National Institute for Learning Outcomes Assessment |

National Institute for Learning Outcomes Assessment

Occasional Paper 22 - Assessment and Academic Freedom: In Concert, not Conflict


 

DQP Cover

Cain, T. R. (2014, November). Assessment and academic freedom: In concert, not conflict. (Occasional Paper No. 22). Urbana, IL: University of Illinois and Indiana University, National Institute for Learning Outcomes Assessment.

Announcement

In NILOA’s twenty-second occasional paper, author Timothy Reese Cain explores the relationship between assessment and academic freedom.

Paper Abstract

Scholars and practitioners of learning outcomes assessment widely recognize the importance of faculty engagement with the planning and implementation of assessment activities. Yet garnering participation by the majority of faculty has remained a significant challenge due in part to faculty concerns over the purposes of assessment, the value that it holds, and the costs of its implementation. In this paper I consider another claim that contributes to faculty resistance: that learning outcomes assessment is a fundamental abridgment of academic freedom. Granted, assessment activities can be imposed in ways that violate faculty rights, but such a consequence is not inevitable. Faculty control of the curriculum and effective shared governance set the stage for assessment that supports and builds on the faculty’s ongoing efforts while protecting their historic and essential right to academic freedom.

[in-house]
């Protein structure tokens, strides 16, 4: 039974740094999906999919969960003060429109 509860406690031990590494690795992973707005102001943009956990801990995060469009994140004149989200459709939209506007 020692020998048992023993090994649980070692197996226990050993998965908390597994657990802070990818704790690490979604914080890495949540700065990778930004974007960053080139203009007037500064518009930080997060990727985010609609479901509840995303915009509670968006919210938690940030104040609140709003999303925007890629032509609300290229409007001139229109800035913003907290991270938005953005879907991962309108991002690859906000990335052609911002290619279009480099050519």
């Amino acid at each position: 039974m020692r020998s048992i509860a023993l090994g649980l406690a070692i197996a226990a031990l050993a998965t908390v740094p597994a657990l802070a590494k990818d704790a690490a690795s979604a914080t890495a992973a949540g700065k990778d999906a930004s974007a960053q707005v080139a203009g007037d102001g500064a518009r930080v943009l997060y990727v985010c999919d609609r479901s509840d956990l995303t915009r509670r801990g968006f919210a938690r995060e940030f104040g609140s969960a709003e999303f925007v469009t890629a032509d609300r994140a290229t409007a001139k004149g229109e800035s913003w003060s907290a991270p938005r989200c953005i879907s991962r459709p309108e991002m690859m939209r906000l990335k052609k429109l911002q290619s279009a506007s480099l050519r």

Biography of the Author

Timothy Reese Cain, is an associate professor at the University of Georgia's Institute of Higher Education and a senior scholar at NILOA. He writes and teaches about the history of higher education, the faculty, campus speech, and learning outcome assessment. His on academic freedom includes the 2012 book, Establishing Academic Freedom: Politics, Principles, and the Development of Core Values, and several journal articles. He is currently writing a book on the history of faculty unionization from 1918 to 1980, arguing that unions were significant even before they could collectively bargain and that studying their contested rise reveals deep-seated tensions in American higher education. Along with his colleagues at NILOA, he is co-author of Using Evidence of Student Learning to Improve Higher Education, which will be published by Jossey-Bass in January 2015

 

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